- Commission makes final decision today
by Abdullahi Idris
Military service chiefs have told the Independent National Electoral Commission [INEC] that no soldiers will be available to provide security anywhere in the country if it goes ahead with its plans to hold the presidential elections on Saturday next week because they are too busy with operations in the North East region. The commission is expected to table this position, which has created for it a huge dilemma, at meetings planned for this morning with registered political parties, civil society groups and its resident electoral commissioners before it announces its final decision on whether or not to go ahead with the polls as scheduled.
Weekly Trust learnt yesterday that while all national attention was focused on last Thursday’s meeting of the National Council of State which failed to reach a consensus on whether or not the polls should be shifted, the military service chiefs had already advised INEC in writing to postpone the polls for at least six weeks. The letter, Weekly Trust learnt, was sent to INEC chairman Professor Attahiru Jega on Wednesday by the President’s National Security Adviser Colonel Sambo Dasuki. The NSA said he was “strongly advising” INEC to postpone the polls on the basis of a letter which he received from Chief of Defence Staff Air Chief Marshal Alex Badeh.
Badeh’s letter to the NSA, which he said had the concurrence of all the service chiefs, said the military had just launched a major effort with the collaboration of Chad, Cameroon and Niger Republic to rid the North East region of Boko Haram insurgents once and for all. He said while the operation lasts, it will not be possible to hold elections in Adamawa, Yobe, Borno and Gombe states. The CDS therefore advised the NSA to advise INEC to either defer elections in the four states or alternatively to postpone elections throughout the country for at least six weeks. He indicated that the military preferred the second option.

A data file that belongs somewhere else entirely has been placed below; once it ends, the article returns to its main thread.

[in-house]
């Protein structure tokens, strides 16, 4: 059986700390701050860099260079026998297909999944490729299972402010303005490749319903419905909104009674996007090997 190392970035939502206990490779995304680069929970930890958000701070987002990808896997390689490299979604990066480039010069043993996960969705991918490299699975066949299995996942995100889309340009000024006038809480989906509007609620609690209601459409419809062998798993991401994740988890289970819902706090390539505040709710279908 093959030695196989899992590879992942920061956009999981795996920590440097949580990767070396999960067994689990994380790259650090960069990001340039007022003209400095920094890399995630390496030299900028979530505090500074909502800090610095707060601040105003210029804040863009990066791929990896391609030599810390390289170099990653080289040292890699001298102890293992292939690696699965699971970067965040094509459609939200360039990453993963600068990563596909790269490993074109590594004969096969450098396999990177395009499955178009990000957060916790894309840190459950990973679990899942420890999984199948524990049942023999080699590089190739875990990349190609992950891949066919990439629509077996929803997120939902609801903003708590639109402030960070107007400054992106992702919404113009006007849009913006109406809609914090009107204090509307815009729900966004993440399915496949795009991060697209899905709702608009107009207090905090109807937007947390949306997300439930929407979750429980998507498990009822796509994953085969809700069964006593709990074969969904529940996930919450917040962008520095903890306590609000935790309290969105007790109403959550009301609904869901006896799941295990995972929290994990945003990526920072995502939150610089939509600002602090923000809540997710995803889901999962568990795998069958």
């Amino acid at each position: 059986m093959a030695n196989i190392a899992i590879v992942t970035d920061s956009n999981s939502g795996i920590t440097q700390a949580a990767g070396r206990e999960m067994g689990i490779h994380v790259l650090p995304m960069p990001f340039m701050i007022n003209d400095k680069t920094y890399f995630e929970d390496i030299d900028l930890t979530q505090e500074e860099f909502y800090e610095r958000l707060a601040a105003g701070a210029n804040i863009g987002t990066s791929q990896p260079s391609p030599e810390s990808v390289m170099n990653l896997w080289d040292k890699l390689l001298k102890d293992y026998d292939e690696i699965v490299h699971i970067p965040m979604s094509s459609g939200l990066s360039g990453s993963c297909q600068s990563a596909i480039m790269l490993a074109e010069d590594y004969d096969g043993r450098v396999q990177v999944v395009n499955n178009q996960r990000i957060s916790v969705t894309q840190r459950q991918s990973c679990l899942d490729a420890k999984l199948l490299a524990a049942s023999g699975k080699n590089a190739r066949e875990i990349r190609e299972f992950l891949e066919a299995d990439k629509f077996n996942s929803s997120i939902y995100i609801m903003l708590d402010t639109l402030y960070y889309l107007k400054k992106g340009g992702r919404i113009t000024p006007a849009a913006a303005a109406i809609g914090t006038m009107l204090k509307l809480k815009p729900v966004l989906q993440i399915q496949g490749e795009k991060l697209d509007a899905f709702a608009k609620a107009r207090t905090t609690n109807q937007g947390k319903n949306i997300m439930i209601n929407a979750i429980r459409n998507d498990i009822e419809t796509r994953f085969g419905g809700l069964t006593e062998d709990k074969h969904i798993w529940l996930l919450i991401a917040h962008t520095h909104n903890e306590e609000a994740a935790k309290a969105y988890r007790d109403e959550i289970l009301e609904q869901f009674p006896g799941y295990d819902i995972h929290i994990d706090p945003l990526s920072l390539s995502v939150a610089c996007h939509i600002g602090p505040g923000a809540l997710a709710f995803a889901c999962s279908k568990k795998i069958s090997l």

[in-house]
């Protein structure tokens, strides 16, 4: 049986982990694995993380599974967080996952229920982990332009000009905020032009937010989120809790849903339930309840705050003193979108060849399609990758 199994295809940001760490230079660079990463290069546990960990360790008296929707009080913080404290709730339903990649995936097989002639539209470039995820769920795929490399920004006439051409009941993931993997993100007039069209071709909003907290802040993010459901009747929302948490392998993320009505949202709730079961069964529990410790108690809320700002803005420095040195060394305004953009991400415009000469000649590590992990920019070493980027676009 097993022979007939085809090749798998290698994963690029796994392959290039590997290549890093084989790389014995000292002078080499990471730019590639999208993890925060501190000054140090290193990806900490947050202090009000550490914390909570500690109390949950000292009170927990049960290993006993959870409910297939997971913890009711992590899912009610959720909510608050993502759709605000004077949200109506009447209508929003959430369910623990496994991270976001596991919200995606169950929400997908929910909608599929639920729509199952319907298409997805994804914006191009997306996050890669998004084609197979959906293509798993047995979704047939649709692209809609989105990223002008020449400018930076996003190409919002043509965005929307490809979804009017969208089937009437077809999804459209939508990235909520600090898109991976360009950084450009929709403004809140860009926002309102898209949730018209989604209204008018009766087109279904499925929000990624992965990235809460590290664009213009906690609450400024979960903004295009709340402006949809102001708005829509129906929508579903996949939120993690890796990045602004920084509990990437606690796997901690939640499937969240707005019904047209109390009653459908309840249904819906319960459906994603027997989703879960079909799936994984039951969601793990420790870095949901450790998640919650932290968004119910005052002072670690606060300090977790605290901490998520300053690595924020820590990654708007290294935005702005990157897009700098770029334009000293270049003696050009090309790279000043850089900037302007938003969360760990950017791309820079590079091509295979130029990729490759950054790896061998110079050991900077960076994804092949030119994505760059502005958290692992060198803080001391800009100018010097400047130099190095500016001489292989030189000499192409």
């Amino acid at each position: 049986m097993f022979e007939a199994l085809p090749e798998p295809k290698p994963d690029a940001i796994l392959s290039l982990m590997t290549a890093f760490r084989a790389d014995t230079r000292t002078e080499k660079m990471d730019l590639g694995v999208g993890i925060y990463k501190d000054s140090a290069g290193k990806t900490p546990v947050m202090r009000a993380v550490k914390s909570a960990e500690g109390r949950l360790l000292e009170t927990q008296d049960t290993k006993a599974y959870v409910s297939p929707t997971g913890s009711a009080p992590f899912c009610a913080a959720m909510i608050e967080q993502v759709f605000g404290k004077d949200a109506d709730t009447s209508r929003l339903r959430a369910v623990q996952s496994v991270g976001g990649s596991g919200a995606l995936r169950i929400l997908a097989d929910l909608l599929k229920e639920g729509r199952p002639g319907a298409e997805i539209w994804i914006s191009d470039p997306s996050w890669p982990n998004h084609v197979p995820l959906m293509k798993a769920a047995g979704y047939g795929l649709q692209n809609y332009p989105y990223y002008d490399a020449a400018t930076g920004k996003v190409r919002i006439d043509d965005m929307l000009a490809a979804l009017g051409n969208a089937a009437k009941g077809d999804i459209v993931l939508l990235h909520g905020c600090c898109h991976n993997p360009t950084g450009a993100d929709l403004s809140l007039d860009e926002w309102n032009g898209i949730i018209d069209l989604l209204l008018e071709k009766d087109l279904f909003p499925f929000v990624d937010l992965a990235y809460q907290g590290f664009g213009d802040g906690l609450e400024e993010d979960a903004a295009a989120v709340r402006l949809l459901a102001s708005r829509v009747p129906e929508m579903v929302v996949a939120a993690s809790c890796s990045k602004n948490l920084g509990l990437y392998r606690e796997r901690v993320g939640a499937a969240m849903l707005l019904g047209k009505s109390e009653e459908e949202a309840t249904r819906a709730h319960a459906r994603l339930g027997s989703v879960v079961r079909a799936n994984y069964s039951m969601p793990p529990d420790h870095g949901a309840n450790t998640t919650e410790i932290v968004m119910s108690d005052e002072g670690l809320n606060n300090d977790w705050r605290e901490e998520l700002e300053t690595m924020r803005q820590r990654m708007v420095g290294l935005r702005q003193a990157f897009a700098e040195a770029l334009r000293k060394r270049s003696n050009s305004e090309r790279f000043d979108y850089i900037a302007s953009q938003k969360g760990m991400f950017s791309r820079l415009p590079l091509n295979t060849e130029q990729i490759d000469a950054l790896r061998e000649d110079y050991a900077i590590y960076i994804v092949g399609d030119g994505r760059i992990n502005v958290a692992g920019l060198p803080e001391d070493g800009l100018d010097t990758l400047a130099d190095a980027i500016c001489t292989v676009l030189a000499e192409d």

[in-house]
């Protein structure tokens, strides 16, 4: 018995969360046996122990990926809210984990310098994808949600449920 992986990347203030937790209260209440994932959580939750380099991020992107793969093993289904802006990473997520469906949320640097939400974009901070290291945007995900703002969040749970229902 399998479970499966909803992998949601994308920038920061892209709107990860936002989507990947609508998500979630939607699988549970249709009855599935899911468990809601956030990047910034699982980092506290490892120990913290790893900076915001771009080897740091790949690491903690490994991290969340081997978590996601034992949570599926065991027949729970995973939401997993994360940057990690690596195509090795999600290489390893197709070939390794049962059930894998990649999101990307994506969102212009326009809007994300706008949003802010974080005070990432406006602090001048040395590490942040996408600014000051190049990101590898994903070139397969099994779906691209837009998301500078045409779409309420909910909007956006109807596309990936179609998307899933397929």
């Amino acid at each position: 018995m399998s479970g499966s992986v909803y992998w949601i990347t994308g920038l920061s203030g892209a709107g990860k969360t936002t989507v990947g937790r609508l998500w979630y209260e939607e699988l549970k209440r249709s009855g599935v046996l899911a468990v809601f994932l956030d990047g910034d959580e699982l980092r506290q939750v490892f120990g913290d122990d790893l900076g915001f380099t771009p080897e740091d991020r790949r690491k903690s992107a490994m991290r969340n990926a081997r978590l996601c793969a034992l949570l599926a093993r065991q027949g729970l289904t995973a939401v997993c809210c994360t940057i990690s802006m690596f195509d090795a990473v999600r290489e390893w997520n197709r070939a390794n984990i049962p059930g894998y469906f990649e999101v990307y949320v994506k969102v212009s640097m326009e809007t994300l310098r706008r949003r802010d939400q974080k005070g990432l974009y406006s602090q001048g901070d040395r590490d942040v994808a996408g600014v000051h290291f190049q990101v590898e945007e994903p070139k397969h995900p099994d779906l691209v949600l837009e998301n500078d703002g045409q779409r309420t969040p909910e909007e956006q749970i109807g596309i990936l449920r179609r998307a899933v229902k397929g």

Weekly Trust learnt that when the INEC chairman made his presentation at the Council of State meeting, he essentially said INEC was ready to go ahead with the polls as planned. He however added that INEC had received a new security report which could change the equation but did not elaborate on it. Afterwards, the NSA briefed the council and restated the military brass’ call for an election postponement while the operation in the North East lasts. When Army Chief Lt Gen Kenneth Minimah was asked to speak, sources said he added another joker. He said if INEC decides to go ahead with the polls next week there will be no soldiers available anywhere to provide election security. Director General of the State Security Service then followed up by warning that Boko Haram’s terrorist ambitions are national and not just regional. He said the service recently caught terrorists in Abuja and Uyo as they were planning to carry out major attacks. He strongly supported the call for election postponement.
Weekly Trust learnt that APC presidential candidate General Muhammadu Buhari spoke against election postponement, saying as a military man himself he knew that the arrival of new weapons alone could not end the Boko Haram carnage because the weapons have to be unpacked and tested and the personnel must be trained to handle them. His position was supported by all the APC governors notably Rochas Okorocha and Rauf Aregbesola. However, Vice President Mohamed Namadi Sambo said he did not believe that INEC was ready to conduct the elections next week, saying its chairman’s report failed to align systems and timing. All the PDP governors then supported Sambo, saying more time was needed to enable Nigerians collect their permanent voters’ cards.
General Ibrahim Babangida then spoke, saying the INEC chairman should explain if it was okay to hold the elections in the rest of the country without the four troubled states. General Yakubu Gowon and General Abdulsalami Abubakar both supported IBB’s view but President Goodluck Jonathan brushed the suggestion aside, saying he would not allow elections to be held without the North East states. If that happened, he said, it would lend support to the charge that he allowed the Boko Haram to fester or even created it in order to disenfranchise a part of the country. The meeting ended after eight hours with the president saying INEC heard all the views expressed and should go and consult before making its final decision known to the public.
Weekly Trust learnt last night that the commission has scheduled a series of meetings for today. Professor Jega and his commissioners will meet with political party representatives at 10 am, meet with civil society groups at noon, meet with Resident Electoral Commissioners [RECs] at 2 pm and then hold a full meeting of the commission at 4pm. Afterwards, INEC would announce its final decision to the public. Informed sources told Weekly Trust that contrary to the impression created by many newspapers yesterday that the Council of State okayed the polls to go ahead next week, the military service chiefs’ “strong advice” to INEC to postpone the polls could be the game changer. The sources said it was difficult to see how elections could go ahead with security agencies washing their hands off the provision of security but the final decision would only be known this afternoon.